June 3, 2004
NAJAF, Iraq - Iraq's most influential Shiite cleric gave his tacit endorsement to the new interim government Thursday, and urged it to lobby the U.N. Security Council for full sovereignty to erase "all traces" of the American-run occupation.
Grand Ayatollah Ali al-Husseini al-Sistani did say that the new government, appointed Tuesday by a U.N. envoy, lacks the "legitimacy of elections" and does not represent "in an acceptable manner all segments of Iraqi society and political forces."
"Nevertheless, it is hoped that this government will prove its efficiency and integrity and show resolve to carry out the enormous tasks that rest on its shoulders," al-Sistani said in a statement released by his office here.
Al-Sistani's opposition to the government would have severely undermined its credibility because of the cleric's influence among Iraq's Shiite majority, believed to comprise about 60 percent of the country's 25 million people.
Meanwhile, the supreme leader of mostly Shiite Iran, condemned the interim government, calling it the United States' "lackey" and saying Washington had failed to bring democracy to Iraq.
"Whether America likes it or not, it has met defeat in Iraq until today," Ayatollah Ali Khamenei said in a nationally televised address, drawing chants of "Death to America" from an audience of tens of thousands.
He accused the United States of "humiliating Iraqi youth, torturing Iraqi men, raping Iraqi women, breaking down the doors of Iraqi homes, and installing a lackey government." He also called President Bush "a shameless liar."
Khamenei, the leader of hardliners in Iran, holds supreme power - a higher rank than President Mohammad Khatamit, who supports reform in Iran's Islamic regime. Khamenei's remarks contrasted with those of Khatami's government, which welcomed the new Iraqi interim government as a "step forward" toward full Iraqi sovereignty.
"The U.S. president shamelessly claims he shoulders the responsibility to spread democracy ... people of the world see their (American) democracy in Abu Ghraib prison," he said.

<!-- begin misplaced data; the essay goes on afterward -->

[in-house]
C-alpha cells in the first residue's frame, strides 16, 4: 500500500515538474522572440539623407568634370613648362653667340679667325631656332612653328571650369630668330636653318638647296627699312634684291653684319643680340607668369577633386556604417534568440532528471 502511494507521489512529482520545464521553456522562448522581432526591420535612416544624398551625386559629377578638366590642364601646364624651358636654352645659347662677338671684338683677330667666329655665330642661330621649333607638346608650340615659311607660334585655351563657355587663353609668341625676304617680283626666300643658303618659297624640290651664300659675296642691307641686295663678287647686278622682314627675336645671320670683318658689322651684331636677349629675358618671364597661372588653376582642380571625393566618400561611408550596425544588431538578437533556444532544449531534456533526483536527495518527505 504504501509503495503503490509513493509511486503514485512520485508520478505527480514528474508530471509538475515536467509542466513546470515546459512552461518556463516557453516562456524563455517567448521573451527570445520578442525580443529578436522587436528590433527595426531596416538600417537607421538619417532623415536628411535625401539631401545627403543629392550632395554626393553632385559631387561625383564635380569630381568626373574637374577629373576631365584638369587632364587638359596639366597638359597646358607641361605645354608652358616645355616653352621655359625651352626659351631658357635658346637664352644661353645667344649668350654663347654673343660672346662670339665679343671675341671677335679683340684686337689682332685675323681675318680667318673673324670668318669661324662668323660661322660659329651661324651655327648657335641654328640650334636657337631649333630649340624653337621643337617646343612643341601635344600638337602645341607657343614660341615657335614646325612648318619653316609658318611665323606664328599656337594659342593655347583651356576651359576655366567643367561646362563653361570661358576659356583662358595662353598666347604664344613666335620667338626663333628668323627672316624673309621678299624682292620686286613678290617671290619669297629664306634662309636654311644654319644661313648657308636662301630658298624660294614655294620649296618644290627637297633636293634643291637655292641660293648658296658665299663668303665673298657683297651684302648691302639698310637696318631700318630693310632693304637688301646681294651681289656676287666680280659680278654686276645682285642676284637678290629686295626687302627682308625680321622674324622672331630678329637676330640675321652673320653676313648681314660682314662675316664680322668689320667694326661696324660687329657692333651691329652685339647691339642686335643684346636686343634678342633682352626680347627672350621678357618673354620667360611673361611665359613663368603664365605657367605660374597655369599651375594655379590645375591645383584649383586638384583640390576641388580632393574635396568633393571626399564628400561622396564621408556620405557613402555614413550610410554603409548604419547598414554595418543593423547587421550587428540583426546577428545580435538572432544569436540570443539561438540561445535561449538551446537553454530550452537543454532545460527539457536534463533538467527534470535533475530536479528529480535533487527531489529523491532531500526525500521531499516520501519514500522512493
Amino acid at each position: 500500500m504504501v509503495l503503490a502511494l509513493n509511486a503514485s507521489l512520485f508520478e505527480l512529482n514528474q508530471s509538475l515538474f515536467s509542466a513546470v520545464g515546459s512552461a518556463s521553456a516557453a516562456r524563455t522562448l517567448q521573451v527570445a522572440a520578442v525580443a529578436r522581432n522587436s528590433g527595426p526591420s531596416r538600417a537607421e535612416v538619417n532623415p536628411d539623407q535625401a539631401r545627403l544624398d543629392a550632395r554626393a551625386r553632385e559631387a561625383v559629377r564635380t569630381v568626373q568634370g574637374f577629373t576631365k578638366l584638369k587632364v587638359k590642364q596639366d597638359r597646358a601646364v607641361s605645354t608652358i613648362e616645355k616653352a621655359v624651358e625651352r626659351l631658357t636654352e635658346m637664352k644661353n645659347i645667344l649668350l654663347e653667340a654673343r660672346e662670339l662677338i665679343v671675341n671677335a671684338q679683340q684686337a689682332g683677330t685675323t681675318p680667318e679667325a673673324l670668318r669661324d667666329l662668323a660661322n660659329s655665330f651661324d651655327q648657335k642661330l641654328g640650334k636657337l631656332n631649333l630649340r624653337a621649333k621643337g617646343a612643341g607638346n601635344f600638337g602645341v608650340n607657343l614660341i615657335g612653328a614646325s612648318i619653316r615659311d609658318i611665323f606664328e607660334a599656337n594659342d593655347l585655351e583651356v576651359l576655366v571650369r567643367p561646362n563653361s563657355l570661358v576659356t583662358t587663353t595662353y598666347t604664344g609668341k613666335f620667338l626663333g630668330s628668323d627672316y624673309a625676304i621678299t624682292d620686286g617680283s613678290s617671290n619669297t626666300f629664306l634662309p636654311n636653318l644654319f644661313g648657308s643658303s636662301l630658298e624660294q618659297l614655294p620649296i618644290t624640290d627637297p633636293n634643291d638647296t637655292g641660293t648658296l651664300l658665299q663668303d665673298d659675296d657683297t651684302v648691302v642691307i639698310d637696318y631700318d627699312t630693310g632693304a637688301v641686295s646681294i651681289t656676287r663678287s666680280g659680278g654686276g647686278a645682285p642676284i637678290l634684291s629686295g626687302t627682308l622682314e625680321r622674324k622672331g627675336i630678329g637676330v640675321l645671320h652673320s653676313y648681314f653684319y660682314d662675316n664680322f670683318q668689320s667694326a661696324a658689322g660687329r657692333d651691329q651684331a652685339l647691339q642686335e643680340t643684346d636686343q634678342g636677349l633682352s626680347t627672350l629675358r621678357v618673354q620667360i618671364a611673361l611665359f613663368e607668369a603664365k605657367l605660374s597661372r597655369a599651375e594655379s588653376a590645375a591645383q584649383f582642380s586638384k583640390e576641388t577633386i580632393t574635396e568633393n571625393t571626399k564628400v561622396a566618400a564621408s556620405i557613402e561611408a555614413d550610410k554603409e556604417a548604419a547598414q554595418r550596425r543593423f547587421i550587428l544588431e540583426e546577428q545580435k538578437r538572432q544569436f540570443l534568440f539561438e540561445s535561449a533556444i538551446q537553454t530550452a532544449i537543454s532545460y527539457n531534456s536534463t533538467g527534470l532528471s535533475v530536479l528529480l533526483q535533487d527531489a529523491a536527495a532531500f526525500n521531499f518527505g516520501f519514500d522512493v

Iran holds some influence among Iraq's Shia community, but many Iraqi Shiites resent Iranian interference. Al-Sistani - though Iranian by birth - is far more popular in Iraq than clerics in Iran.
Al-Sistani's objections to U.S. policy in Iraq effectively derailed at least two blueprints put forward by Washington to chart the political future of Iraq.
He had demanded elections to choose the government to take power from the U.S.-run occupation at the end of this month but dropped his insistence after U.N. envoy Lakhdar Brahimi decided that an early ballot was not possible because of poor security.
Iraqis will choose a transitional government by the end of January and elect a new administration after ratification of the new constitution next year.
With the new government set to take over in weeks, al-Sistani said the main tasks were to secure Iraq's sovereignty, relieve the suffering of its people, restore security and prepare for the January elections.
"The new government should get a clear resolution from the U.N. Security Council restoring sovereignty to Iraqis - a full and complete sovereignty in all its political, economic, military and security forms and endeavor to erase all traces of the occupation," al-Sistani's statement said.
The United States and Britain have submitted a resolution to the Security Council laying down a blueprint for the transfer of sovereignty and seeking international endorsement. It does not spell out the interim government's sovereignty.
Many key council members have said they too want the resolution to fully detail the new government's power.
Iraqi Foreign Minister Hoshyar Zebari was in New York with instructions from the new interim government to discuss the text with the 15 members. He was scheduled to brief the council at an open meeting on Thursday afternoon.
Al-Sistani said the new government cannot win popular support unless it proves "through practical and clear steps" that it is sincerely trying to achieve those goals.